Handmade Arcade & Handmade Nation

Thank you so much to everyone who attended Saturday’s screening of Faythe Levine’s feature-length 2009 documentary, Handmade Nation, at Downtown’s Harris Theater, as part of this year’s Three Rivers Film Festival and the exhibition, DIY: A Revolution in Handicrafts, on view through March 26, 2011, at the Society for Contemporary Craft in the Strip District. The screening was followed by a special book signing and reception at SCC. In case you missed it, or want to learn more about Faythe’s work in Milwaukee and around planet craft, here is what the Pittsburgh City Paper had to say in its preview of the event!

Handmade Nation: The Rise of DIY Art, Craft, and Design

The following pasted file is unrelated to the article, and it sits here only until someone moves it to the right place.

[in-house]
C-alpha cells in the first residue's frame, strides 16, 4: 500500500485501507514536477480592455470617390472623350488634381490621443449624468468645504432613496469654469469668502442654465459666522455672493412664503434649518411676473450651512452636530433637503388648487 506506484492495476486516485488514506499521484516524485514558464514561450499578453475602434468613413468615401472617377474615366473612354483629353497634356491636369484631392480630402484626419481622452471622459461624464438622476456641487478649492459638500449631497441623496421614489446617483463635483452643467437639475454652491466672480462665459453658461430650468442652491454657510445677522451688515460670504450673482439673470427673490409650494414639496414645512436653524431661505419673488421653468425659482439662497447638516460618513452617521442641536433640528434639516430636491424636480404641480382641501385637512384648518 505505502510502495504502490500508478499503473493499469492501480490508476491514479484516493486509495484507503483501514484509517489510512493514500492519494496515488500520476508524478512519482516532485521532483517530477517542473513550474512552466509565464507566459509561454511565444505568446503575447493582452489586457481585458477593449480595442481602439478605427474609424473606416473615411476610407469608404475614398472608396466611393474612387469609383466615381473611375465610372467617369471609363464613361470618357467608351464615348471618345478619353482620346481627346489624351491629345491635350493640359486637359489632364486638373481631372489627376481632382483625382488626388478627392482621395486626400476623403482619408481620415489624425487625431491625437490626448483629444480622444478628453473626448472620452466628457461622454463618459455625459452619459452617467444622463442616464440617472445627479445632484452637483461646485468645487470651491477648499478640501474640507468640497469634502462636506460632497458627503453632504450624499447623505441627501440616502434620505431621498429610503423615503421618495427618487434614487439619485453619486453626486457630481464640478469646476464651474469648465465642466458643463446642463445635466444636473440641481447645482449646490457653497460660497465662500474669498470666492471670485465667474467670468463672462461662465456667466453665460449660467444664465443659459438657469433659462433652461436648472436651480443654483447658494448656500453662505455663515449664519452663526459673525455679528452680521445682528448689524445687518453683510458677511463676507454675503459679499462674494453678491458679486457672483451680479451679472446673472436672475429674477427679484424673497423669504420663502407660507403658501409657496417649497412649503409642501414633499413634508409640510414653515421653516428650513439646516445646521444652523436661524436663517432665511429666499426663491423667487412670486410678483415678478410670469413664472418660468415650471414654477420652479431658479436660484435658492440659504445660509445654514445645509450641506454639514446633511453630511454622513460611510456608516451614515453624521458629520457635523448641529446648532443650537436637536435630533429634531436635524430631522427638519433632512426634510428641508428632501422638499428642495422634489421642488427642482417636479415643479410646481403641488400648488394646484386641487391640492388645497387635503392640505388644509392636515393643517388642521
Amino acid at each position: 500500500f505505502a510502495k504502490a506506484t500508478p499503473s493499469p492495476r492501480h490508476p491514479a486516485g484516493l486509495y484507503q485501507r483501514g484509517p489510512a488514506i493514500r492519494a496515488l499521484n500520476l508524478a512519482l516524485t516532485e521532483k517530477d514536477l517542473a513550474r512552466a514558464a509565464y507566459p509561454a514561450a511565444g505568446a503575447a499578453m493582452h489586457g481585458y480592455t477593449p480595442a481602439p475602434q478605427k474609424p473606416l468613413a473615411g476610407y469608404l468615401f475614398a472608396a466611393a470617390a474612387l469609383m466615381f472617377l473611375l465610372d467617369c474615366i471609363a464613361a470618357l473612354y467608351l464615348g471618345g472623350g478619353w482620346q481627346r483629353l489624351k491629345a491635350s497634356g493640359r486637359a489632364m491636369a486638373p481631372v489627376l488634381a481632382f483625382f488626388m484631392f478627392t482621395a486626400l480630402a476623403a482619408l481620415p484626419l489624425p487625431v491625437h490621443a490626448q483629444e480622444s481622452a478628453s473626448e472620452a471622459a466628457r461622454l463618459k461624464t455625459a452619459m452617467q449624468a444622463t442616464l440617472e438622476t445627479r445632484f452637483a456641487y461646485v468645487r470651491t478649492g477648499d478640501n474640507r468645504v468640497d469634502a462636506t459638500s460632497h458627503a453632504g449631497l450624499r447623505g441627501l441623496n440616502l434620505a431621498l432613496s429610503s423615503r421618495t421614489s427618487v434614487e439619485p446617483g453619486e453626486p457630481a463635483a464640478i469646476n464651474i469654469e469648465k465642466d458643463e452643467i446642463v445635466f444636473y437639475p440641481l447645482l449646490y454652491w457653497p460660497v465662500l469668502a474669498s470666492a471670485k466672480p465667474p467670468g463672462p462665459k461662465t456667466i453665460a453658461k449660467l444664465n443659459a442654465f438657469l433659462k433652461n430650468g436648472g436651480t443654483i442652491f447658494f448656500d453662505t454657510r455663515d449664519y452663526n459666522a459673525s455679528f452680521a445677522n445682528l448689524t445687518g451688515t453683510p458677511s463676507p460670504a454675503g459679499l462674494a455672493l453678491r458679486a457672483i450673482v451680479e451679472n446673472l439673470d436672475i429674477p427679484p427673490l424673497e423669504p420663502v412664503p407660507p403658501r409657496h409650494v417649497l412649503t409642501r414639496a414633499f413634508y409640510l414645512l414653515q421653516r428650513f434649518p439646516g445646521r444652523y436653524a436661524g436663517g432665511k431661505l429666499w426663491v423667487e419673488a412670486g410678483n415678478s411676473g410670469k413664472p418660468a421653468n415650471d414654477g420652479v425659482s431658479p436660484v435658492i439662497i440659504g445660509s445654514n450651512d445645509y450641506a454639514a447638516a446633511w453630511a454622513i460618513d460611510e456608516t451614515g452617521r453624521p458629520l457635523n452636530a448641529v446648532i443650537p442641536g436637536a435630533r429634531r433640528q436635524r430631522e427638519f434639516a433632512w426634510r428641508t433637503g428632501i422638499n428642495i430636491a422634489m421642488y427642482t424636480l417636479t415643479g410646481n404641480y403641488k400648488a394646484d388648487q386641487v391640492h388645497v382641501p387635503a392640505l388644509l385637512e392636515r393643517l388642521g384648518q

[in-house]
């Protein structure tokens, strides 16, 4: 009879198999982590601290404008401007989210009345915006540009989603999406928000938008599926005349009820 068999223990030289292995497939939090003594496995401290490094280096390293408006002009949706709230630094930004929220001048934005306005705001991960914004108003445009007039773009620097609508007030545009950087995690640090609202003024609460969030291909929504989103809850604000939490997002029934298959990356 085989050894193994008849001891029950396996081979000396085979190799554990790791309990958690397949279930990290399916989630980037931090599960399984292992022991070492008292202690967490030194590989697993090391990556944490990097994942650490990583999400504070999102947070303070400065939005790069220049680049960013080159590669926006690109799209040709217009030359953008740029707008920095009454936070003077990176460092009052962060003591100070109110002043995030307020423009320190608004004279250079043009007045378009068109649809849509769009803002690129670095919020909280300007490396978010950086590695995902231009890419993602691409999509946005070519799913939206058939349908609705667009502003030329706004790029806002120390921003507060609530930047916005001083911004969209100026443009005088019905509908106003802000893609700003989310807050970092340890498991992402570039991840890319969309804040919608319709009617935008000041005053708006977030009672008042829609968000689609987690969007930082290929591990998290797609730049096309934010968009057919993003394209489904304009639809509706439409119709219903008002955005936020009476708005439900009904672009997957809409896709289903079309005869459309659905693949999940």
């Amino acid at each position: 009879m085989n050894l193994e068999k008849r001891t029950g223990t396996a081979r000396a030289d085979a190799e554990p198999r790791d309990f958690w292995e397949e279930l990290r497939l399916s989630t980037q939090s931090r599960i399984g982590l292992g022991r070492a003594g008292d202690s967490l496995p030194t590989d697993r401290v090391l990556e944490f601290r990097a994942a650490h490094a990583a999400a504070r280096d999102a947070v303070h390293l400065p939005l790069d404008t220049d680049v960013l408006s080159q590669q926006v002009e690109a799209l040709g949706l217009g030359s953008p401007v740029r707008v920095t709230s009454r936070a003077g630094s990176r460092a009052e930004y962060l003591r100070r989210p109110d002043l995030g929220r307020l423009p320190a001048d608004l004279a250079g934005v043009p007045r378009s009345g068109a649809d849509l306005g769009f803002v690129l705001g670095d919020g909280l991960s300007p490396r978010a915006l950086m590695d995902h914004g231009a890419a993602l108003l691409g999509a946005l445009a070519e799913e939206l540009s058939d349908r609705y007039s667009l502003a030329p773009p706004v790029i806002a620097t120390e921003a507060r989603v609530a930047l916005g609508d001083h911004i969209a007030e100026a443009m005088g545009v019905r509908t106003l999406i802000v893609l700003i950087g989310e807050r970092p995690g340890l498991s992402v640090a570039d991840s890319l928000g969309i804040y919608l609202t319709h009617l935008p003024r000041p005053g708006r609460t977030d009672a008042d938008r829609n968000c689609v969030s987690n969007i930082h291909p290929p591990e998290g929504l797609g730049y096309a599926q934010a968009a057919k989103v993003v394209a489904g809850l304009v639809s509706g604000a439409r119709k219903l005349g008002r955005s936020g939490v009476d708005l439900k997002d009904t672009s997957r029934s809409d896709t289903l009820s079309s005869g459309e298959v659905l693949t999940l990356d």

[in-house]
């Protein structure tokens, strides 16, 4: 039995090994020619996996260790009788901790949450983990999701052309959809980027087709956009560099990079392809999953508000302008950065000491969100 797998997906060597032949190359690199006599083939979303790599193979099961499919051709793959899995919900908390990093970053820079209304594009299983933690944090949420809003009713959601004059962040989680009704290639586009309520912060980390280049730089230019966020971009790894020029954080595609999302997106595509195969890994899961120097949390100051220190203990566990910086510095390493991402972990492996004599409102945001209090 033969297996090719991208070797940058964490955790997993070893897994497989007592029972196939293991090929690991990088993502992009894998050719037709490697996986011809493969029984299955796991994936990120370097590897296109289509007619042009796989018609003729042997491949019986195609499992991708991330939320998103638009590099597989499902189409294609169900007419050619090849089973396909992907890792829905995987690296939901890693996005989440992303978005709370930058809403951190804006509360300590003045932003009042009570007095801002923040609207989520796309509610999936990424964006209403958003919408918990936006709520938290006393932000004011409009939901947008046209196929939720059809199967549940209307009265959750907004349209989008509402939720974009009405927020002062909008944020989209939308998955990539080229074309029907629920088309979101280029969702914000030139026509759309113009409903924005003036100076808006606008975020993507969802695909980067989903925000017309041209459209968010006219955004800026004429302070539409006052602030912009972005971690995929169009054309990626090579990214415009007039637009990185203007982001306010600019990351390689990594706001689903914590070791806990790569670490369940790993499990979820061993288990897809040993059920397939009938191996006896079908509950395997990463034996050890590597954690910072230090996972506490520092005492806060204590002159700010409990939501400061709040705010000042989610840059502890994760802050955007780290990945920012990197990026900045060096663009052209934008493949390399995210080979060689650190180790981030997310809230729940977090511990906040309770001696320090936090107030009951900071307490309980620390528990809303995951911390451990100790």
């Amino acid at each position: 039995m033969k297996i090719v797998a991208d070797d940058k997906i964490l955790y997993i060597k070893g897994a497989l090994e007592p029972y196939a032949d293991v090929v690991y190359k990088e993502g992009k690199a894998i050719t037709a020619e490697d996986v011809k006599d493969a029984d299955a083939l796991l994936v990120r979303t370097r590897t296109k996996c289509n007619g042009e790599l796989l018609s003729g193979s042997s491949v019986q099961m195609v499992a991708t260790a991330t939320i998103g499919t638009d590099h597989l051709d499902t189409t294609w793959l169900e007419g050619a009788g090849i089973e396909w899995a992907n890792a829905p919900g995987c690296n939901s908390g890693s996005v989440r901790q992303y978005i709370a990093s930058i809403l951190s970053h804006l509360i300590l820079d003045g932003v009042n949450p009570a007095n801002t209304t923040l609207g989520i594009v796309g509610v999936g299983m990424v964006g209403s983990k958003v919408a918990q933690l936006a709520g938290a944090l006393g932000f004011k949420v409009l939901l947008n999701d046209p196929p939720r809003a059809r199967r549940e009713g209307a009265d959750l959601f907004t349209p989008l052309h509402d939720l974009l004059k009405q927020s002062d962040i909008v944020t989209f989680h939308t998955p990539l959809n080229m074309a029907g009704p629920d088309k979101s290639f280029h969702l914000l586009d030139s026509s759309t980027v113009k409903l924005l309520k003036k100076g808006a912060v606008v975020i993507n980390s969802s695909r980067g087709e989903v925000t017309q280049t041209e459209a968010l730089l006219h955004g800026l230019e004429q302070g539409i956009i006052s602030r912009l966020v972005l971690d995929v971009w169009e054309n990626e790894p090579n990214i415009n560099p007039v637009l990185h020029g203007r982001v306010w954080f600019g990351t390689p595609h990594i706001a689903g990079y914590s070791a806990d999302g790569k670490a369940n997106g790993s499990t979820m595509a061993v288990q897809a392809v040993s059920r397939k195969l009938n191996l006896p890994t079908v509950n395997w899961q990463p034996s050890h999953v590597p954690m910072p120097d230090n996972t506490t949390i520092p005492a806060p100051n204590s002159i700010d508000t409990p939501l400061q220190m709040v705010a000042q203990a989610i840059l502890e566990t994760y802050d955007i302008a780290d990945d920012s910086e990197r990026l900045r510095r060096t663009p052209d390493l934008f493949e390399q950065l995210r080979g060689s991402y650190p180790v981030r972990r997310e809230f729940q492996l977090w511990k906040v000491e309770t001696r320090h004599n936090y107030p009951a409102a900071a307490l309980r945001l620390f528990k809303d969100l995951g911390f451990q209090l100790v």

If you were among the 9,000 visitors to last year’s installment of Handmade Arcade, with its vendors from all over filling Shadyside’s Armory, you know indie crafts aren’t just a Pittsburgh phenomenon. Now there’s a film vividly documenting the movement’s national scope, and a philosophy that goes beyond the mere purveyance of artisanal knitwear, clothing, books, zines, prints, dolls and jewelry. Handmade Nation is Milwaukee-based curator Faythe Levine’s feature-length 2009 compendium of interviews with artists, including visits to their stores and craft fairs. Though directly descended from quiltmaking and other traditional crafts, today’s indie craft is driven by a post-punk DIY ethos — a conscious, living-small alternative to a consumer culture of goods mass-extruded in Global South sweatshops and UPC-scanned in big-box retailers. It’s also got a green edge, reflected in the use of reused or recycled raw materials. Levine, 32, has been crafting for a decade. The national scene took off, she says, around 2003, with the rise of websites like SuperNaturale, GetCrafty and other venues for online community and retailing. (Handmade Arcade was founded in 2004.) Now chain retailers ape the “handmade look,” and venture capitalists have invested in Etsy, the key online marketplace for handcrafters. But Levine emphasizes “the empowerment of making.” Creating beautiful or useful objects oneself “makes [people] feel good, proud, happy, satisfied and excited to share,” says Levine, who visits Pittsburgh on Nov. 6 for a screening and a signing of her companion Handmade Nationbook. “The act of making is contagious.”